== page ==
TAMPA, Fla. (WFLA) — It’s a clash between two healthcare giants. Florida Blue and BayCare continue to spar over a new insurance contract.

The dispute means tens of thousands of people in the Tampa Bay area may have to find new doctors by the end of the month.

8 On Your Side Investigator Mahsa Saeidi is looking into who’s to blame.

Florida Blue and BayCare are blaming each other. They’re sending out letters, releasing statements and posting on websites.

Meantime, their patients, our viewers, are left confused, and panicked.

“I have 30 days to go out and change doctors,” said Bob Simons of Hillsborough County.

Simons is a Florida Blue-insured BayCare patient.

He is recovering from two strokes.

Simons says he struggles with his memory, walking and talking.

On Oct. 1, Bob might be dealing with a whole new set of troubles.

“The first thing that went through my mind was panic because I’ve worked so hard to find Dr. Champa at BayCare and she’d taken such good care of me,” said Bob.

“Now I’m in danger of that not happening or having to go out-of-pocket.”

Simons is one of tens of thousands in Tampa Bay who may have to find a new doctor in just days.

Why? His insurer, Florida Blue and his healthcare system, BayCare are in a dispute over costs during contract negotiations.

Each company posting their side online.

Florida Blue says BayCare is asking for a huge increase in the amount they’re paid to care for patients:  More than $80 million.

BayCare says they just want to “attract and retain caregivers and invest in new medical technology to improve patient outcomes.”

Both giants claim it’s the other who refuses to come to a fair and reasonable agreement.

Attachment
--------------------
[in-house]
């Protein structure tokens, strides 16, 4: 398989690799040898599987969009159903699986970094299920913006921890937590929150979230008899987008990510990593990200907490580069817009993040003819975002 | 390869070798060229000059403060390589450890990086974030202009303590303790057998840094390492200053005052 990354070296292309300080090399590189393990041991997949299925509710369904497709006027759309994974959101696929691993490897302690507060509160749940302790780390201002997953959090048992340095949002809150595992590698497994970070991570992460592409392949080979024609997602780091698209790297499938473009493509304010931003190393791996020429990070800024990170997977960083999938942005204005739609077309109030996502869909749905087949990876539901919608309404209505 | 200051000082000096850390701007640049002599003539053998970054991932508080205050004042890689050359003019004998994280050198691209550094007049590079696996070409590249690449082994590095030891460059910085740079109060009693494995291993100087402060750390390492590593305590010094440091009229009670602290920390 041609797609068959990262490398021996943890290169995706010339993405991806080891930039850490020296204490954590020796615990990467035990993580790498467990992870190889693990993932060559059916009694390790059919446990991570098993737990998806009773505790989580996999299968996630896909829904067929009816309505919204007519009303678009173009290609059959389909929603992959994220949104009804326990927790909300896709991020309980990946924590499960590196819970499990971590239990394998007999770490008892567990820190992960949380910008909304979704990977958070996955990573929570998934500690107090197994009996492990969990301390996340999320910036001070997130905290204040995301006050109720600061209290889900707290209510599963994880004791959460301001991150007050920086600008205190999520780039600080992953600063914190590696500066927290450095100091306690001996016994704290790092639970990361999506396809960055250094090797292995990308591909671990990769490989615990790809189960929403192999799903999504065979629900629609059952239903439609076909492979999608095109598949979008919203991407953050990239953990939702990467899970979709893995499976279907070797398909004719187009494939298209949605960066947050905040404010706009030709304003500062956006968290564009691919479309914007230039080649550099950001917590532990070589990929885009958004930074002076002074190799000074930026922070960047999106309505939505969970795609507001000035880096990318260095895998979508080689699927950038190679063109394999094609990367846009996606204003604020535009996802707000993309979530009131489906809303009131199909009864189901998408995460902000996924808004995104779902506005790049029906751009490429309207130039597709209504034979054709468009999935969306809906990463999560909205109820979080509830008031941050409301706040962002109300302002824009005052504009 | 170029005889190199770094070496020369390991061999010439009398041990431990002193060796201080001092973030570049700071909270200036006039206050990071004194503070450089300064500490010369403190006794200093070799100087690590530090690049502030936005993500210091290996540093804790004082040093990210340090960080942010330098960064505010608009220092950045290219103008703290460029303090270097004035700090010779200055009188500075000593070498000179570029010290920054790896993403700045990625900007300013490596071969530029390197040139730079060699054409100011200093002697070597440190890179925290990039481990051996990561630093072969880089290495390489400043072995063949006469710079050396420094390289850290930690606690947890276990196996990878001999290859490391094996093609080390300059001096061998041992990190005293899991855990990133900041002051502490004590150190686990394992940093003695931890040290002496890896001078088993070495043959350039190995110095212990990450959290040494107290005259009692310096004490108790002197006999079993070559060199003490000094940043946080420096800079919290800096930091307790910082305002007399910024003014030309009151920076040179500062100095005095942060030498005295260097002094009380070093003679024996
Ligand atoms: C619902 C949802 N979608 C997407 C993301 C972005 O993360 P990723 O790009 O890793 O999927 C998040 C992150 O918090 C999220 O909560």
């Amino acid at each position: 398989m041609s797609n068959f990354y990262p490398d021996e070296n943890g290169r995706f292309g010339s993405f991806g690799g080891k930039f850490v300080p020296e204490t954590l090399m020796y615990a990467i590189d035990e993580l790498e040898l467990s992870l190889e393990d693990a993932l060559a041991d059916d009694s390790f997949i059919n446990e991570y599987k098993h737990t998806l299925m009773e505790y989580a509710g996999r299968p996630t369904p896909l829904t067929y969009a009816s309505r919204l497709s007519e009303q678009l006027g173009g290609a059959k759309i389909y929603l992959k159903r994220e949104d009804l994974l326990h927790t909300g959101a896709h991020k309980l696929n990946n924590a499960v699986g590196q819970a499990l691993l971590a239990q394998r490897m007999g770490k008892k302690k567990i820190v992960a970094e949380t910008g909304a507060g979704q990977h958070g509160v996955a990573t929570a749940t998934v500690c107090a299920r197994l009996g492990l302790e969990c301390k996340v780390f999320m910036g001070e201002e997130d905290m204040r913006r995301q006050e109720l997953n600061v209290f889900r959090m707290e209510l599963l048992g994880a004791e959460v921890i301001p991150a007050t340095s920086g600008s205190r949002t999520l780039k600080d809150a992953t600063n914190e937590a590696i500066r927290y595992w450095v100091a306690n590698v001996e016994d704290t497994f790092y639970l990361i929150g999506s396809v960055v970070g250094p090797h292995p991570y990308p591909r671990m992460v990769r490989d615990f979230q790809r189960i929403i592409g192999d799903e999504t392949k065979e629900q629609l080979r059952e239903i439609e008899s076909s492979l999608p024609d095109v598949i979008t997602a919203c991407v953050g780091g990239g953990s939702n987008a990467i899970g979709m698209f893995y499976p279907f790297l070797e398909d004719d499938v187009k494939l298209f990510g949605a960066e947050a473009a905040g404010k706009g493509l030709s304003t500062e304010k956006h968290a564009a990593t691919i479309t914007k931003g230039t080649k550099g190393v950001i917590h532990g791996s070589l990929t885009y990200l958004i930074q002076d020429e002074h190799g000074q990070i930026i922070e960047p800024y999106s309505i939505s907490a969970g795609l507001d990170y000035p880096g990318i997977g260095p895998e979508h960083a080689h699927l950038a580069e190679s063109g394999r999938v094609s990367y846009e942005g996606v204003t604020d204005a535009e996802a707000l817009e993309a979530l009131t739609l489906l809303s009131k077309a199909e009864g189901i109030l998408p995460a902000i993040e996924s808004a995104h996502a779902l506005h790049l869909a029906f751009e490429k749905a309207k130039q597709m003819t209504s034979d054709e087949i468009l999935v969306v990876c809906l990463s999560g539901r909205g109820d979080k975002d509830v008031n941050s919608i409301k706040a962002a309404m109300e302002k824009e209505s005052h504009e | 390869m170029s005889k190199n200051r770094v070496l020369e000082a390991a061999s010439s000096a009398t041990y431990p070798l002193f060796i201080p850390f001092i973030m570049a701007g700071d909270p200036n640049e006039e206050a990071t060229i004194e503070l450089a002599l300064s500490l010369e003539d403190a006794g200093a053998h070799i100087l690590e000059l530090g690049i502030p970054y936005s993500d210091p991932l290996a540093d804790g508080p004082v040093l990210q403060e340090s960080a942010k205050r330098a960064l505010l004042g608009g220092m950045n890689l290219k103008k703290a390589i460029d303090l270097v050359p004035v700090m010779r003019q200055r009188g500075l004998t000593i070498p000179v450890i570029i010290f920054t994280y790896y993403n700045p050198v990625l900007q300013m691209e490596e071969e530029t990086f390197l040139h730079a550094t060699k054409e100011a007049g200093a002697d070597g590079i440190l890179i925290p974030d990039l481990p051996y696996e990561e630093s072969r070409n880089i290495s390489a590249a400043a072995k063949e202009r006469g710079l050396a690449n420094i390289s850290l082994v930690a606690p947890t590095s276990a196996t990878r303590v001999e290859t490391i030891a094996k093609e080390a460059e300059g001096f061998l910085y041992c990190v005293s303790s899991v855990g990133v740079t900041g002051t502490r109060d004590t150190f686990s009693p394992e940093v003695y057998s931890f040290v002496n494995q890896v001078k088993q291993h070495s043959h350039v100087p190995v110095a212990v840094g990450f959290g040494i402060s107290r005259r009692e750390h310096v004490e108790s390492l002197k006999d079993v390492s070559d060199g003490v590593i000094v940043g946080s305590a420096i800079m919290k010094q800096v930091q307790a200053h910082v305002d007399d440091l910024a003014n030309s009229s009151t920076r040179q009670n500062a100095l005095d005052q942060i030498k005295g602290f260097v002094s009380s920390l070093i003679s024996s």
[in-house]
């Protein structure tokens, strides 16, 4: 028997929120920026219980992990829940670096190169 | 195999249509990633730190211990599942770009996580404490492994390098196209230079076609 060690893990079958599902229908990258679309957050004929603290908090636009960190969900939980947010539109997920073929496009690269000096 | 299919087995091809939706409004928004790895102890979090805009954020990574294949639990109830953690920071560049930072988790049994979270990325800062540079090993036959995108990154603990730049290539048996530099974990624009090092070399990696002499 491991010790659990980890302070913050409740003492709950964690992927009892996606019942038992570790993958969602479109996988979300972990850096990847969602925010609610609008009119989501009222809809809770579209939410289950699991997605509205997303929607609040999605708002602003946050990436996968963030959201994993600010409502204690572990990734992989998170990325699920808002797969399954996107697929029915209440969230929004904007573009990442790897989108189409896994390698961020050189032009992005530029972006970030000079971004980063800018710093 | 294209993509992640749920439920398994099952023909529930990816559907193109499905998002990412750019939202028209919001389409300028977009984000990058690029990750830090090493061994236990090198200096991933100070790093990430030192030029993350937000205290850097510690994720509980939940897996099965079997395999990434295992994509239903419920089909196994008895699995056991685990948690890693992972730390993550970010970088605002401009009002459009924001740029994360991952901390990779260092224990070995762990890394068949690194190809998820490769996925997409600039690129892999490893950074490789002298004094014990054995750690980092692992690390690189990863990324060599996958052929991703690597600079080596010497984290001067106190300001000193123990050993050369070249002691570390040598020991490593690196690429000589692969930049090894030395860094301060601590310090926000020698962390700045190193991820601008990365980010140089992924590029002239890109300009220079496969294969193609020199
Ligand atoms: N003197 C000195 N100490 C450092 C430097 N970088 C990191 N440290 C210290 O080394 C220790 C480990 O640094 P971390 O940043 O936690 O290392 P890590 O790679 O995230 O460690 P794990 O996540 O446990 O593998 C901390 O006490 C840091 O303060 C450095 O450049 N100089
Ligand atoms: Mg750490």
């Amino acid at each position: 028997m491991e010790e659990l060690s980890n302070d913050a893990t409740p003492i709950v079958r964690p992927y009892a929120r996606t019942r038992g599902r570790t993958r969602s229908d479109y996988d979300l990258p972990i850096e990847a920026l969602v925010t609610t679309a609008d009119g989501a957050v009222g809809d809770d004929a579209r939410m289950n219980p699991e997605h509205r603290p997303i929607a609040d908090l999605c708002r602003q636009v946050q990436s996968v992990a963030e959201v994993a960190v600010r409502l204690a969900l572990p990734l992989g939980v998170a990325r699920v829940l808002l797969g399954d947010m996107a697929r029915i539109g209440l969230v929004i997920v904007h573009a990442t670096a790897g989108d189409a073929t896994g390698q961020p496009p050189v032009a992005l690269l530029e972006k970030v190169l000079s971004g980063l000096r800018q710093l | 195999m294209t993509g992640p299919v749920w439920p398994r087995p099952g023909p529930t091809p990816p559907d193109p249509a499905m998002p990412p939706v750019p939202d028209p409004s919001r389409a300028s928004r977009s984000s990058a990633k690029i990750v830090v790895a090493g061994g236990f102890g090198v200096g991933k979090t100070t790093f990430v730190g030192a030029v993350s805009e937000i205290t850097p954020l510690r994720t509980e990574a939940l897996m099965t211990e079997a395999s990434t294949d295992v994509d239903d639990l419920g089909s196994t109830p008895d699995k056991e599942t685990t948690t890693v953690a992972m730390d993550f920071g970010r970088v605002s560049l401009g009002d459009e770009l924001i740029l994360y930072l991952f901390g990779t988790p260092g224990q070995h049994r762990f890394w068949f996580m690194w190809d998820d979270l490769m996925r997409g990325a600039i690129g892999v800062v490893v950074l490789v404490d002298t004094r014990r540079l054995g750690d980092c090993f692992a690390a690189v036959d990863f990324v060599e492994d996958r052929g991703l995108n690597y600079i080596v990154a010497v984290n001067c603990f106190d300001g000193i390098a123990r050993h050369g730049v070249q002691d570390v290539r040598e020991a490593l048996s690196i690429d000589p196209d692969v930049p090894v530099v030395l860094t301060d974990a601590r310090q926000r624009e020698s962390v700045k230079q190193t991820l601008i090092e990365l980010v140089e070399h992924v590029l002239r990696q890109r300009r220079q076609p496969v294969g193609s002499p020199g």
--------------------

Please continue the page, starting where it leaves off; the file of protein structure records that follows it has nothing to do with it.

“As a lawmaker, can you do anything to fix this?” said Investigator Mahsa Saeidi.

“I can and I will,” said state Rep. Mike Beltran, a Republican representing Hillsborough County.

Many of Beltran’s constituents are impacted, including Simons.

Beltran says he’s already written a letter to both CEOs encouraging them to settle this feud.

Moving forward, he says, lawmakers can block these companies from receiving higher reimbursements from the state.

The legislature can also increase competition by bringing more hospitals and facilities into our area.

“If they don’t do the treatments that my constituents and their patients need, then we will find someone who will,” said Beltran.

“The CEOs are drawing six and seven-figure salaries and my constituents are under the gun on Oct. 1 and they don’t know if they’re getting their care.”

If these companies cannot agree on new healthcare rates, on Oct. 1, BayCare hospitals, labs, doctors and providers will be considered out-of-network.

If you’re a Florida Blue customer with a story to share, contact Mahsa at MSaeidi@WFLA.com